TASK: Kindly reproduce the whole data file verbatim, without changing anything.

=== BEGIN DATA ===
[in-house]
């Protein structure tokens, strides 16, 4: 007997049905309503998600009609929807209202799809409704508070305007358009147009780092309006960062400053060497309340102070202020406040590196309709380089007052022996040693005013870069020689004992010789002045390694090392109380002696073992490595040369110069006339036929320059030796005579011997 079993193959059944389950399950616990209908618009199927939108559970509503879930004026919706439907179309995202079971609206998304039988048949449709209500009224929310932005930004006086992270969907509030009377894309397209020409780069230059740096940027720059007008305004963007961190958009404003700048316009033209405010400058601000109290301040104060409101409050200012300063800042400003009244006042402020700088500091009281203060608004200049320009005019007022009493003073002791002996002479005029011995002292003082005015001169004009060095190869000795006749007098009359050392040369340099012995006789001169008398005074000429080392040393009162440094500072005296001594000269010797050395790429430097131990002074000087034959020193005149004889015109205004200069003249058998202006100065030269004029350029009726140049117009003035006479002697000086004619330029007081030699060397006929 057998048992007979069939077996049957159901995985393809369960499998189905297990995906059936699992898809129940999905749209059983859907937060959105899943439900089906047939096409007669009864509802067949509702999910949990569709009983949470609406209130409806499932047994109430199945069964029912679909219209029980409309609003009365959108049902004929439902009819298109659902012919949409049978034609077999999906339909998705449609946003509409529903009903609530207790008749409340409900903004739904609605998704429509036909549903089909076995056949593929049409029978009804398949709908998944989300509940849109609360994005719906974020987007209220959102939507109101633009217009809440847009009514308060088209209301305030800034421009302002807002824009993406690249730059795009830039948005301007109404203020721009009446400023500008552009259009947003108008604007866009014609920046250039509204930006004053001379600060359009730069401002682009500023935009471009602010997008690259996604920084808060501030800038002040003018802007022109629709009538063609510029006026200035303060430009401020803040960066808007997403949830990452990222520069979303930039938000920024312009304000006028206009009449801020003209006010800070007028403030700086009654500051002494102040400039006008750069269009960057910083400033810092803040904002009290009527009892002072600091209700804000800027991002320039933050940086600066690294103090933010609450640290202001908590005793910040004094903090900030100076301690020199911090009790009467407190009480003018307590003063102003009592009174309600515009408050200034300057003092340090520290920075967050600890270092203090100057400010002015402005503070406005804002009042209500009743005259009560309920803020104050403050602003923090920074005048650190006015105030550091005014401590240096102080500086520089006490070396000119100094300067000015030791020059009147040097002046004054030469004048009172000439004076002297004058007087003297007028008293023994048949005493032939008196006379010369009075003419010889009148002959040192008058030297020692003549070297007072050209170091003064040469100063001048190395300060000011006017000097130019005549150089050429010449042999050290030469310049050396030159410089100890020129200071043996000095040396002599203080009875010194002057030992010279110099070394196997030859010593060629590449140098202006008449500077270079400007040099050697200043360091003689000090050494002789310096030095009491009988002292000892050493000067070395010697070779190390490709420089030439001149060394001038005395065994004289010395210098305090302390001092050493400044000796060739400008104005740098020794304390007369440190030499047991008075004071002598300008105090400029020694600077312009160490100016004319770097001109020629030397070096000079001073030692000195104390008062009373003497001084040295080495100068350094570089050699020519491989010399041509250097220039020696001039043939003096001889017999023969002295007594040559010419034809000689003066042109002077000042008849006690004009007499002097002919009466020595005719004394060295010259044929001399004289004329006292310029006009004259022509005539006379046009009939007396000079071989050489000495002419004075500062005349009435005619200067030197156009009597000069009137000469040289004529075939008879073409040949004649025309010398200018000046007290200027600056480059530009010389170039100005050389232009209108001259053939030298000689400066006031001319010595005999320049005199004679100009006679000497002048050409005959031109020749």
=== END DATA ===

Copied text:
[in-house]
């Protein structure tokens, strides 16, 4: 007997049905309503998600009609929807209202799809409704508070305007358009147009780092309006960062400053060497309340102070202020406040590196309709380089007052022996040693005013870069020689004992010789002045390694090392109380002696073992490595040369110069006339036929320059030796005579011997 079993193959059944389950399950616990209908618009199927939108559970509503879930004026919706439907179309995202079971609206998304039988048949449709209500009224929310932005930004006086992270969907509030009377894309397209020409780069230059740096940027720059007008305004963007961190958009404003700048316009033209405010400058601000109290301040104060409101409050200012300063800042400003009244006042402020700088500091009281203060608004200049320009005019007022009493003073002791002996002479005029011995002292003082005015001169004009060095190869000795006749007098009359050392040369340099012995006789001169008398005074000429080392040393009162440094500072005296001594000269010797050395790429430097131990002074000087034959020193005149004889015109205004200069003249058998202006100065030269004029350029009726140049117009003035006479002697000086004619330029007081030699060397006929 057998048992007979069939077996049957159901995985393809369960499998189905297990995906059936699992898809129940999905749209059983859907937060959105899943439900089906047939096409007669009864509802067949509702999910949990569709009983949470609406209130409806499932047994109430199945069964029912679909219209029980409309609003009365959108049902004929439902009819298109659902012919949409049978034609077999999906339909998705449609946003509409529903009903609530207790008749409340409900903004739904609605998704429509036909549903089909076995056949593929049409029978009804398949709908998944989300509940849109609360994005719906974020987007209220959102939507109101633009217009809440847009009514308060088209209301305030800034421009302002807002824009993406690249730059795009830039948005301007109404203020721009009446400023500008552009259009947003108008604007866009014609920046250039509204930006004053001379600060359009730069401002682009500023935009471009602010997008690259996604920084808060501030800038002040003018802007022109629709009538063609510029006026200035303060430009401020803040960066808007997403949830990452990222520069979303930039938000920024312009304000006028206009009449801020003209006010800070007028403030700086009654500051002494102040400039006008750069269009960057910083400033810092803040904002009290009527009892002072600091209700804000800027991002320039933050940086600066690294103090933010609450640290202001908590005793910040004094903090900030100076301690020199911090009790009467407190009480003018307590003063102003009592009174309600515009408050200034300057003092340090520290920075967050600890270092203090100057400010002015402005503070406005804002009042209500009743005259009560309920803020104050403050602003923090920074005048650190006015105030550091005014401590240096102080500086520089006490070396000119100094300067000015030791020059009147040097002046004054030469004048009172000439004076002297004058007087003297007028008293023994048949005493032939008196006379010369009075003419010889009148002959040192008058030297020692003549070297007072050209170091003064040469100063001048190395300060000011006017000097130019005549150089050429010449042999050290030469310049050396030159410089100890020129200071043996000095040396002599203080009875010194002057030992010279110099070394196997030859010593060629590449140098202006008449500077270079400007040099050697200043360091003689000090050494002789310096030095009491009988002292000892050493000067070395010697070779190390490709420089030439001149060394001038005395065994004289010395210098305090302390001092050493400044000796060739400008104005740098020794304390007369440190030499047991008075004071002598300008105090400029020694600077312009160490100016004319770097001109020629030397070096000079001073030692000195104390008062009373003497001084040295080495100068350094570089050699020519491989010399041509250097220039020696001039043939003096001889017999023969002295007594040559010419034809000689003066042109002077000042008849006690004009007499002097002919009466020595005719004394060295010259044929001399004289004329006292310029006009004259022509005539006379046009009939007396000079071989050489000495002419004075500062005349009435005619200067030197156009009597000069009137000469040289004529075939008879073409040949004649025309010398200018000046007290200027600056480059530009010389170039100005050389232009209108001259053939030298000689400066006031001319010595005999320049005199004679100009006679000497002048050409005959031109020749």